Looking at clouds
They have a tendancy to evaporate.
They have their place I grant you but then this article.
IBM cloud has experienced a significant Severity One outage – the rating Big Blue uses to denote the most serious incidents that make resources in its cloud unavailable to customers. The impact was indeed severe: IBM stated that users might not be able to access its catalogue of cloudy services or provision affected services …
Once upon a time IBM was the reference in business stability and reliability.
Then it fired everyone with a clue because costs, since its own management didn't have a clue.
Now, we get this IBM that can't even manage its own cloud properly, not to mention its own internal mail upgrade.
Frankly, anybody using IBM Cloud deserves everything they get. Yes, Cloud is obviously difficult, but IBM killed every excuse it could possibly have with its endless layoffs of experience.
You reap what you sow.
When I moved my current org out of public cloud a decade ago the costs were the primary selling point to management (ROI of 8 months according to my manager at the time). But for me it was not only costs but it was less headache having complete control over the infrastructure(aside from power and internet, our internet provider has a 100% SLA for their network, haven't suffered any power issues at our main data center since we moved in, a data center we used in Amsterdam had minor power issues a few years ago but everything with dual power supplies stayed online, and we don't have anything hosted in europe anymore). Despite 100% SLA on the network of course there are caveats, things like DDoS related outages are not covered(fortunately they are super rare, we've never been attacked but have on rare occasion been collateral damage).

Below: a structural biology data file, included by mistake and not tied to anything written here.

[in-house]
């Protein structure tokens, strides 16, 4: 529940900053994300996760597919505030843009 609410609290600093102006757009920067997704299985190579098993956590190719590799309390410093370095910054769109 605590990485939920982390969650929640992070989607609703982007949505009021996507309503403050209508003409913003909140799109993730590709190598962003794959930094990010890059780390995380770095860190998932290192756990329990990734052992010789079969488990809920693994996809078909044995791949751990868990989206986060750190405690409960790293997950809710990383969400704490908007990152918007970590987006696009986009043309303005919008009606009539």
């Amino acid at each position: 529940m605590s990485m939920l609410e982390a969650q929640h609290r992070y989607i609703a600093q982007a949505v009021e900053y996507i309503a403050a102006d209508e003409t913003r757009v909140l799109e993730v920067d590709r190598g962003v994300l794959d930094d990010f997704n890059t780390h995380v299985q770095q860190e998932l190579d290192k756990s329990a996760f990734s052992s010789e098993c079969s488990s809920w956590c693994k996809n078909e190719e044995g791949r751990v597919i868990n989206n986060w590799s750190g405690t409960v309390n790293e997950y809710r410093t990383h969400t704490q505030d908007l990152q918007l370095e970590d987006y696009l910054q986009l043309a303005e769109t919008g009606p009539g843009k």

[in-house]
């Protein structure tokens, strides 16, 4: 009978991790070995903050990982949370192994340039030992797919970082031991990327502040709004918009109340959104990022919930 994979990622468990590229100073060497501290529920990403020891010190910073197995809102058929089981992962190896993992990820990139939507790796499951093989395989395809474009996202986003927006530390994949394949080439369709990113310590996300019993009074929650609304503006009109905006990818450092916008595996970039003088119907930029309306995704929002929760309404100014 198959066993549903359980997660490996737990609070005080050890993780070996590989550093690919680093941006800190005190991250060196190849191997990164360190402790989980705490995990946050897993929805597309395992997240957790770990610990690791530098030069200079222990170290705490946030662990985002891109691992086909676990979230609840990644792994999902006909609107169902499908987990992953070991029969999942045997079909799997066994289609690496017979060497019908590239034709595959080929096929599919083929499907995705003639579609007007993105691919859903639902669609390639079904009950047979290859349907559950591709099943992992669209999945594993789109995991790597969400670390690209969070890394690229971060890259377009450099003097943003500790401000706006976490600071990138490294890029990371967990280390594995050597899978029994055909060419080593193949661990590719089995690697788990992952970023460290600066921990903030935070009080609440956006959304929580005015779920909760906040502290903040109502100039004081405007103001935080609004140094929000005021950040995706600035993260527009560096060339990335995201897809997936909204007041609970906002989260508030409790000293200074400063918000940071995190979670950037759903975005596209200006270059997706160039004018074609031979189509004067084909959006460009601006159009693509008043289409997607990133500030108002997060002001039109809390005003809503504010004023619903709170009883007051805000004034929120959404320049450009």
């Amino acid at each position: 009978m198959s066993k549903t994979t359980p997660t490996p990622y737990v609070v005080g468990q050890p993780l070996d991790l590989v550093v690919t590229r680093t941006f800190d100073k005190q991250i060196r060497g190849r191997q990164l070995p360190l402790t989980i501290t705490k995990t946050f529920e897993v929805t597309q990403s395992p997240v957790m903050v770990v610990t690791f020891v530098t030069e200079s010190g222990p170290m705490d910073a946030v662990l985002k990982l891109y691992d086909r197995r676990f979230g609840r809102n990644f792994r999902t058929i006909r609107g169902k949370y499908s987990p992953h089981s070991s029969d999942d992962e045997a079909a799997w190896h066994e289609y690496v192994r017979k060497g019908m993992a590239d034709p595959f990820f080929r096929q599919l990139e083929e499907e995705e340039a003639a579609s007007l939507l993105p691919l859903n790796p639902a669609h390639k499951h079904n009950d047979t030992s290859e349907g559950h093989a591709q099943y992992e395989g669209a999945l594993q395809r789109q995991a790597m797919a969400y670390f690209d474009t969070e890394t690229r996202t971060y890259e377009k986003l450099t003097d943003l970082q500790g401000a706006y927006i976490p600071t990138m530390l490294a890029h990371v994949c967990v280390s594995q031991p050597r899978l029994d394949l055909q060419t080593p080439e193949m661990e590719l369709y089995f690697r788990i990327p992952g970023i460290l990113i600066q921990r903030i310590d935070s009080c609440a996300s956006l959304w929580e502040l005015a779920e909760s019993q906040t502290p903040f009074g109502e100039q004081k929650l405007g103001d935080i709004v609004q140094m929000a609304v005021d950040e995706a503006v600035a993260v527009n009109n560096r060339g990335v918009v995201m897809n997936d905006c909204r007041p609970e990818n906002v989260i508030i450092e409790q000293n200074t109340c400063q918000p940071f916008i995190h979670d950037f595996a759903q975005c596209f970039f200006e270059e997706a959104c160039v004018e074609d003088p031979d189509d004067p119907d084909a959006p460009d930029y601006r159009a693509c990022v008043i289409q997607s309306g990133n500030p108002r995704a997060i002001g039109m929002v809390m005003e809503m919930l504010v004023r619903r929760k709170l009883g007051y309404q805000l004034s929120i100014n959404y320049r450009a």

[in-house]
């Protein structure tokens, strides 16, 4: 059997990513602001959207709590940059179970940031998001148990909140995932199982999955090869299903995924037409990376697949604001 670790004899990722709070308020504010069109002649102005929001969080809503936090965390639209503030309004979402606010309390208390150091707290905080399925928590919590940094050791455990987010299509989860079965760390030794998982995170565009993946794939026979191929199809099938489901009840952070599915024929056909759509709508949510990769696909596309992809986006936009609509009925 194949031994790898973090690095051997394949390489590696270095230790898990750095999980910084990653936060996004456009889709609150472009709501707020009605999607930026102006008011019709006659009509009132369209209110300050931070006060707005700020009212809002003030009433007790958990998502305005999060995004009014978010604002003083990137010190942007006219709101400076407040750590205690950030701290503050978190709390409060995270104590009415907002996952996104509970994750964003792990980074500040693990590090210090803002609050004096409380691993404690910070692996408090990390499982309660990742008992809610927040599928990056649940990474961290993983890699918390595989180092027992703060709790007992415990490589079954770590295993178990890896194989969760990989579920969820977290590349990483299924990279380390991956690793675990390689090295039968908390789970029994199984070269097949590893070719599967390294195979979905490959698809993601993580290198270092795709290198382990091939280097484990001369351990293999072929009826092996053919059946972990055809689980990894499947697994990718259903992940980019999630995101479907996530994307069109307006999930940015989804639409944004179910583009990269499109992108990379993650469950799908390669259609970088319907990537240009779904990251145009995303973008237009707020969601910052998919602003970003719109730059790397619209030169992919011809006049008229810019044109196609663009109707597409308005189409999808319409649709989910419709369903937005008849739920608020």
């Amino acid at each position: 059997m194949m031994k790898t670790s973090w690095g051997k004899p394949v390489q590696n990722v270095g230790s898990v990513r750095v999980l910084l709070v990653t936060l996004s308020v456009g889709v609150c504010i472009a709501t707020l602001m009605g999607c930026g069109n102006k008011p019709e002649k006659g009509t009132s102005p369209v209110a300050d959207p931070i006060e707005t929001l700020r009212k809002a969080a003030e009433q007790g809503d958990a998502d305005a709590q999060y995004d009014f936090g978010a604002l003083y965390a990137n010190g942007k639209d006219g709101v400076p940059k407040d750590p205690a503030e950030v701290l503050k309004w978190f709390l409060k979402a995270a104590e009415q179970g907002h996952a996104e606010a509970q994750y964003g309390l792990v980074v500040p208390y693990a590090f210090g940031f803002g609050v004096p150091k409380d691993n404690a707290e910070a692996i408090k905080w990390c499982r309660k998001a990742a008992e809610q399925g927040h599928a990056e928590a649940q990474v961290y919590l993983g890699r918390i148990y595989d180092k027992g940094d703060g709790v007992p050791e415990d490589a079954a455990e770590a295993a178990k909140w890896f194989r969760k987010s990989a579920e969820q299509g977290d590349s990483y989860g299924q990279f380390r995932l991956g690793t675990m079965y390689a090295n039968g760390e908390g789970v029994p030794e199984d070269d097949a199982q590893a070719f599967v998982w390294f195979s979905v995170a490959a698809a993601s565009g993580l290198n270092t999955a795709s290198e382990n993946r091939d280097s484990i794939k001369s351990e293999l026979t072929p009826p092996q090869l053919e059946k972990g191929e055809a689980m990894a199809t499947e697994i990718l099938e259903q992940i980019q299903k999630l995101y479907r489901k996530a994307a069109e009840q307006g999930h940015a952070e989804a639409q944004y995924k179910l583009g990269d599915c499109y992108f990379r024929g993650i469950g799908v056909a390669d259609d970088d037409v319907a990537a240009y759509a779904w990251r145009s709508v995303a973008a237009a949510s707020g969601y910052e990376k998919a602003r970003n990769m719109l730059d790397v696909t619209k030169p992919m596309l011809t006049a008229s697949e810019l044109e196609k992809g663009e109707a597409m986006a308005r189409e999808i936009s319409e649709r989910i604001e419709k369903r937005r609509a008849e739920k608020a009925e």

Random outages, performance problems, general WTF moments, seemed to be endless points of stress when using public cloud because in part they are always messing with it. And those were just the "small scale" issues/anxiety that don't make news stories like this one. Things like this it's hard to put a $ figure on. You can work around some of it by making your app super resilient, but as a recent cloud/devops survey reported here on el reg, most companies have not done that(as I predicted as much back in 2010). It's not easy or cheap to do.
Maybe we have been lucky I am not sure, but can count on probably one hand I think the number of hard production VM server failures we've had in the past 5-6 years(oldest production server probably from 2015, oldest non production 2013). Zero production storage failures(oldest array online since 2014), zero networking(oldest networking device online since 2011). Just so damn reliable, I mean it's even exceeded my expectations(by a big margin). When a VM server fails almost every time the VMs are auto restarted elsewhere faster than even the alerts can come in notifying they are down. Super rare to need manual intervention on anything during that kind of event, all state retained. No data lost(other than perhaps some inflight transactions).
Of course outside of a few folks this level of reliability is not well recognized in my opinion(as is expected I suppose). A decent part of the success in my opinion is keeping things simple. The more complex you get the more likely you hit bugs. Of course if you have really good testing you can probably catch them early, but no place I have worked at in the past 20 years had really good testing.
I recall one quote from a QA director many years ago at my first "SaaS" (before that was a term) company who said in a meeting something along the lines of "If I had to sign off on any build going to production we'd never ship anything". Another quote from my time there from the director of engineering during a big outage "Guys, is there anything I can buy that would make this problem go away?" (the answer was no, and that answer didn't come from me I was just following along). Fun times.
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